Dominion Voting Systems released a very revealing statement on Thursday. The Denver-based company responded to the Arizona Senate’s demand for passwords to ballot tabulators.
Dominion and Maricopa County officials are refusing to hand over passwords for election machines to auditors in Arizona.
Dominion said in a statement to news outlets that it would comply with the audit, but Cyber Ninjas, the firm hired by the Arizona Senate to conduct it along with three other companies, is not accredited by the U.S. Election Assistance Commission.
“Releasing Dominion’s intellectual property to an unaccredited, biased, and plainly unreliable actor such as Cyber Ninjas would be reckless, causing irreparable damage to the commercial interests of the company and the election security interests of the country,” Dominion said. “No company should be compelled to participate in such an irresponsible act.”
Via Brahm Resnik.
Maricopa County officials previously said that they did not have passwords to access administrative functions on Dominion Voting Systems machines that were used to scan ballots during the election, according to the Senate’s audit liaison, former Republican Secretary of State Ken Bennett.
“They’ve told us that they don’t have that second password, or that they’ve given us all the passwords they have,” Bennett told One America News at the site of the audit in Phoenix last week.
The county is also withholding routers from auditors, claiming security concerns.
Both routers or router images and access to election machines were part of the materials the state Senate subpoenaed late last year. A judge in February ruled that the subpoenas were valid and should be obeyed.
Arizona Senate President Karen Fann, a Republican, recently threatened to subpoena county officials if they didn’t stop their noncompliance with the subpoenas, but backed off the threat in a letter on May 12.
Instead, she asked Maricopa County Board of Supervisors Chairman Jack Sellers, also a Republican, to cooperate voluntarily by attending an upcoming meeting at the state Capitol to go over the audit issues.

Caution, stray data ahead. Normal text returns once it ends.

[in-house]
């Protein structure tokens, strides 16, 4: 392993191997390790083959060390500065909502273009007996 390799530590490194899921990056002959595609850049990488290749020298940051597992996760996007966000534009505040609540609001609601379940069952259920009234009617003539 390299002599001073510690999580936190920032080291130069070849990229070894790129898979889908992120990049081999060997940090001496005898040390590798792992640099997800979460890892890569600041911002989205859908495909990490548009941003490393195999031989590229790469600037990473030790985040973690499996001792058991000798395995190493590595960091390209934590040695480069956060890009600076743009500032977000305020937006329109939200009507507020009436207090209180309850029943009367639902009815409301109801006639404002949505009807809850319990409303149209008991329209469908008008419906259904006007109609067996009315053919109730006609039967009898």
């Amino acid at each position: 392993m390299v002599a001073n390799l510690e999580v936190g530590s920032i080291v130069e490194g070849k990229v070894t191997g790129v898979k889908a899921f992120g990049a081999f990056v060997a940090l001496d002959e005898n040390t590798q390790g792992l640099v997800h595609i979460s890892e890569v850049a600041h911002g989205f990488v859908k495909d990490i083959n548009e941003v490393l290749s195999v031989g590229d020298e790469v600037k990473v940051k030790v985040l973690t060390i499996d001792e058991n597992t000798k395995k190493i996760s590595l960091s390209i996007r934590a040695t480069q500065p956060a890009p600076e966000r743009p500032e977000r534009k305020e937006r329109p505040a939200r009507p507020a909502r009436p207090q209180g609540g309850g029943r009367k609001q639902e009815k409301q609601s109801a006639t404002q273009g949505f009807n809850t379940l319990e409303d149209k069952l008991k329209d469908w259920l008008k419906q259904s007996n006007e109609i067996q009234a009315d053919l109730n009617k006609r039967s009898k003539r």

Fann said auditors have found discrepancies in the ballot count, including one batch that was supposed to be 200 but only numbered 165. She also said the audit teams found an entire database directory from an election machine had been deleted, and that the main database for the election management system software was not located anywhere on the machine, suggesting that the main database for all data related to the 2020 election had been removed.
Sellers on Thursday indicated he would not attend the meeting and disputed the allegations.
Deleting files off the server “would be a crime—and it is not true,” he said.
“After reviewing the letter with County election and IT experts, I can say that the allegations are false and ill-informed. Moreover, the claim that our employees deleted election files and destroyed evidence is outrageous, completely baseless, and beneath the dignity of the Arizona Senate,” he added, calling for an immediate retraction of statements senators and their liaison team made on social media and to the press.
The Board of Supervisors, which held a closed-door emergency meeting on Friday, plans on holding a public meeting on Monday to address the matter.